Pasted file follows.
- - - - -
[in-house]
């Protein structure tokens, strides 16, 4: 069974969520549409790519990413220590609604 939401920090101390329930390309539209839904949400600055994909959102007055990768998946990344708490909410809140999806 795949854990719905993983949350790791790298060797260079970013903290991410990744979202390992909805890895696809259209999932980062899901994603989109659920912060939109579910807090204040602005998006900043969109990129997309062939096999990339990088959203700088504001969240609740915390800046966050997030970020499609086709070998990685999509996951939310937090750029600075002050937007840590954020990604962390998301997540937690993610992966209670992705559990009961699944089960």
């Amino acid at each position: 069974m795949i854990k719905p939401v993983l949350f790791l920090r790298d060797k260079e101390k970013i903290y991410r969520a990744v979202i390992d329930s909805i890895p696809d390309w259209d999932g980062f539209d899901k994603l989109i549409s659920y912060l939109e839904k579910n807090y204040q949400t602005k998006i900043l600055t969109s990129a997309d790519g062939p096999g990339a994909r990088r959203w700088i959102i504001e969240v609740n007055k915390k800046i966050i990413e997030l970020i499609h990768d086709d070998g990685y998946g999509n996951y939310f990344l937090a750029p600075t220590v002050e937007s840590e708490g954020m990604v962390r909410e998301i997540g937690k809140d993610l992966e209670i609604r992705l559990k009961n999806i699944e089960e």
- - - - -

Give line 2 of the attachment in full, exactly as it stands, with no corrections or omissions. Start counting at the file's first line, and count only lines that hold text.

């Protein structure tokens, strides 16, 4: 069974969520549409790519990413220590609604 939401920090101390329930390309539209839904949400600055994909959102007055990768998946990344708490909410809140999806 795949854990719905993983949350790791790298060797260079970013903290991410990744979202390992909805890895696809259209999932980062899901994603989109659920912060939109579910807090204040602005998006900043969109990129997309062939096999990339990088959203700088504001969240609740915390800046966050997030970020499609086709070998990685999509996951939310937090750029600075002050937007840590954020990604962390998301997540937690993610992966209670992705559990009961699944089960």